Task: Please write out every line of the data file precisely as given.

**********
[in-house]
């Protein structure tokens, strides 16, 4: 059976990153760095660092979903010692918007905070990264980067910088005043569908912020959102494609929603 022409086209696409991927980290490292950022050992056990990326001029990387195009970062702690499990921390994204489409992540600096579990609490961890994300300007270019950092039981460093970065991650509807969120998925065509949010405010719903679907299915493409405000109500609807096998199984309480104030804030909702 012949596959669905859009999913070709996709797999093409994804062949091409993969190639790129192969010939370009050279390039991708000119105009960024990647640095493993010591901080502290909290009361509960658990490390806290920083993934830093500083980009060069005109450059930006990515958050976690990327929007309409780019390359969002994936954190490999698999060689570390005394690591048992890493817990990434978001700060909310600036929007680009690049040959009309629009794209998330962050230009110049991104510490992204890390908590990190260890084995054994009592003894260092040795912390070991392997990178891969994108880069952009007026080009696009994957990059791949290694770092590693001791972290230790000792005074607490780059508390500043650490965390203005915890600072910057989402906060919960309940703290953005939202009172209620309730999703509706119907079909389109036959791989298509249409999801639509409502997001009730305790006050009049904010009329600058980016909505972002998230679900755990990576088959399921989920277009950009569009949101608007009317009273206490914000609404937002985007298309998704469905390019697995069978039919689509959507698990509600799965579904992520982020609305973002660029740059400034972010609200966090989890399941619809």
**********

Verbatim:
[in-house]
């Protein structure tokens, strides 16, 4: 059976990153760095660092979903010692918007905070990264980067910088005043569908912020959102494609929603 022409086209696409991927980290490292950022050992056990990326001029990387195009970062702690499990921390994204489409992540600096579990609490961890994300300007270019950092039981460093970065991650509807969120998925065509949010405010719903679907299915493409405000109500609807096998199984309480104030804030909702 012949596959669905859009999913070709996709797999093409994804062949091409993969190639790129192969010939370009050279390039991708000119105009960024990647640095493993010591901080502290909290009361509960658990490390806290920083993934830093500083980009060069005109450059930006990515958050976690990327929007309409780019390359969002994936954190490999698999060689570390005394690591048992890493817990990434978001700060909310600036929007680009690049040959009309629009794209998330962050230009110049991104510490992204890390908590990190260890084995054994009592003894260092040795912390070991392997990178891969994108880069952009007026080009696009994957990059791949290694770092590693001791972290230790000792005074607490780059508390500043650490965390203005915890600072910057989402906060919960309940703290953005939202009172209620309730999703509706119907079909389109036959791989298509249409999801639509409502997001009730305790006050009049904010009329600058980016909505972002998230679900755990990576088959399921989920277009950009569009949101608007009317009273206490914000609404937002985007298309998704469905390019697995069978039919689509959507698990509600799965579904992520982020609305973002660029740059400034972010609200966090989890399941619809």